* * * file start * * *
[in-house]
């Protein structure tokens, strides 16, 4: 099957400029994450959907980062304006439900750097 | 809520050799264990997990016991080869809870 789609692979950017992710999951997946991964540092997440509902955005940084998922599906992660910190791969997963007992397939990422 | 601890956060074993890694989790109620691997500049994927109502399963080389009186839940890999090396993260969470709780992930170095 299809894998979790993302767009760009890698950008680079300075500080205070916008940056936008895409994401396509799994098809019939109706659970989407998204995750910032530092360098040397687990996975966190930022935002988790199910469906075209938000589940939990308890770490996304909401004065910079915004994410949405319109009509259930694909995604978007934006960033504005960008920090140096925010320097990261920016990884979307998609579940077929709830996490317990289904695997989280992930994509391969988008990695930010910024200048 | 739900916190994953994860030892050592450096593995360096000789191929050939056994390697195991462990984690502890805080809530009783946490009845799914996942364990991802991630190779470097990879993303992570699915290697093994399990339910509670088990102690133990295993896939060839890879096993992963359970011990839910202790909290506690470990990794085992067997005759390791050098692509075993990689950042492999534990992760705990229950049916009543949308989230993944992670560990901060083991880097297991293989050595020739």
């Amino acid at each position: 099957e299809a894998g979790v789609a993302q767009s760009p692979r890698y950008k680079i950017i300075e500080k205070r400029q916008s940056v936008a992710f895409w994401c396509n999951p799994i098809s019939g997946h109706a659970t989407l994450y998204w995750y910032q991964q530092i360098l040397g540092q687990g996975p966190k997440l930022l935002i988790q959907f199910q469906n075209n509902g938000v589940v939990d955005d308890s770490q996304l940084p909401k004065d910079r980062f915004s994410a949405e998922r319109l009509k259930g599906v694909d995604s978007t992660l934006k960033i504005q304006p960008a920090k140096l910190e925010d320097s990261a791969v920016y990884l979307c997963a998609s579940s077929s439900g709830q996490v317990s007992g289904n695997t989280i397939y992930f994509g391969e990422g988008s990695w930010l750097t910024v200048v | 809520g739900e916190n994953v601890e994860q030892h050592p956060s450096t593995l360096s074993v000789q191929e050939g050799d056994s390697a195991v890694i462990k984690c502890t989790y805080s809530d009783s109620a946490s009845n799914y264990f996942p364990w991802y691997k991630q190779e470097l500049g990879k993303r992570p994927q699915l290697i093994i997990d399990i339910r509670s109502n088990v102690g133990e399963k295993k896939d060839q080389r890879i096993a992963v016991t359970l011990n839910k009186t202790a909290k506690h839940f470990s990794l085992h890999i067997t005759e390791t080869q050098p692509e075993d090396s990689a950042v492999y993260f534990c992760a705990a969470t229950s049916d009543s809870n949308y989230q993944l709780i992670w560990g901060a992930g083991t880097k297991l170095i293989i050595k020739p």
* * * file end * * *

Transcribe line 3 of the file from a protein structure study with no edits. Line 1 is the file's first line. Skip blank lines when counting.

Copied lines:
């Amino acid at each position: 099957e299809a894998g979790v789609a993302q767009s760009p692979r890698y950008k680079i950017i300075e500080k205070r400029q916008s940056v936008a992710f895409w994401c396509n999951p799994i098809s019939g997946h109706a659970t989407l994450y998204w995750y910032q991964q530092i360098l040397g540092q687990g996975p966190k997440l930022l935002i988790q959907f199910q469906n075209n509902g938000v589940v939990d955005d308890s770490q996304l940084p909401k004065d910079r980062f915004s994410a949405e998922r319109l009509k259930g599906v694909d995604s978007t992660l934006k960033i504005q304006p960008a920090k140096l910190e925010d320097s990261a791969v920016y990884l979307c997963a998609s579940s077929s439900g709830q996490v317990s007992g289904n695997t989280i397939y992930f994509g391969e990422g988008s990695w930010l750097t910024v200048v | 809520g739900e916190n994953v601890e994860q030892h050592p956060s450096t593995l360096s074993v000789q191929e050939g050799d056994s390697a195991v890694i462990k984690c502890t989790y805080s809530d009783s109620a946490s009845n799914y264990f996942p364990w991802y691997k991630q190779e470097l500049g990879k993303r992570p994927q699915l290697i093994i997990d399990i339910r509670s109502n088990v102690g133990e399963k295993k896939d060839q080389r890879i096993a992963v016991t359970l011990n839910k009186t202790a909290k506690h839940f470990s990794l085992h890999i067997t005759e390791t080869q050098p692509e075993d090396s990689a950042v492999y993260f534990c992760a705990a969470t229950s049916d009543s809870n949308y989230q993944l709780i992670w560990g901060a992930g083991t880097k297991l170095i293989i050595k020739p």